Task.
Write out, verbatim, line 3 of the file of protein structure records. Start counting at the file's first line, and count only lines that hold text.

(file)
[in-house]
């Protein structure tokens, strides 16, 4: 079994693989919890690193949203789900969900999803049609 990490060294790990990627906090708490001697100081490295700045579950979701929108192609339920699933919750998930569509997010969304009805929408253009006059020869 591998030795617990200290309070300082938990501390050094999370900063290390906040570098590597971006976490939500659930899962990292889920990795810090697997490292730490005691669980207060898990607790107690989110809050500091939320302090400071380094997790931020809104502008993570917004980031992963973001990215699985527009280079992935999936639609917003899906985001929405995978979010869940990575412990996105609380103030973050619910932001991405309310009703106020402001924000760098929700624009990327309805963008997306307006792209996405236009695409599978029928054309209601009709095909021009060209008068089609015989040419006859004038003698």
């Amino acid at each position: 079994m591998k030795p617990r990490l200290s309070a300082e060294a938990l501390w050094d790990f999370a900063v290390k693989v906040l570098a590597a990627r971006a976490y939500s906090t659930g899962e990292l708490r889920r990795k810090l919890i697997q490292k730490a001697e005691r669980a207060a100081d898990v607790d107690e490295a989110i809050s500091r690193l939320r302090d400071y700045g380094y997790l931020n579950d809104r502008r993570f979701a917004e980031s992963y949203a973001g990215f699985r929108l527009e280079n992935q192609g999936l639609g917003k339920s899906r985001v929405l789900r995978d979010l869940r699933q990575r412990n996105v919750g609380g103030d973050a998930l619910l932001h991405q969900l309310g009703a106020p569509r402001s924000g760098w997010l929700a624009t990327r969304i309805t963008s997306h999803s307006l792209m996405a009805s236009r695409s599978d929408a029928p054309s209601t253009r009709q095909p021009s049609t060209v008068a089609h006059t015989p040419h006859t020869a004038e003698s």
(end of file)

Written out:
């Amino acid at each position: 079994m591998k030795p617990r990490l200290s309070a300082e060294a938990l501390w050094d790990f999370a900063v290390k693989v906040l570098a590597a990627r971006a976490y939500s906090t659930g899962e990292l708490r889920r990795k810090l919890i697997q490292k730490a001697e005691r669980a207060a100081d898990v607790d107690e490295a989110i809050s500091r690193l939320r302090d400071y700045g380094y997790l931020n579950d809104r502008r993570f979701a917004e980031s992963y949203a973001g990215f699985r929108l527009e280079n992935q192609g999936l639609g917003k339920s899906r985001v929405l789900r995978d979010l869940r699933q990575r412990n996105v919750g609380g103030d973050a998930l619910l932001h991405q969900l309310g009703a106020p569509r402001s924000g760098w997010l929700a624009t990327r969304i309805t963008s997306h999803s307006l792209m996405a009805s236009r695409s599978d929408a029928p054309s209601t253009r009709q095909p021009s049609t060209v008068a089609h006059t015989p040419h006859t020869a004038e003698s």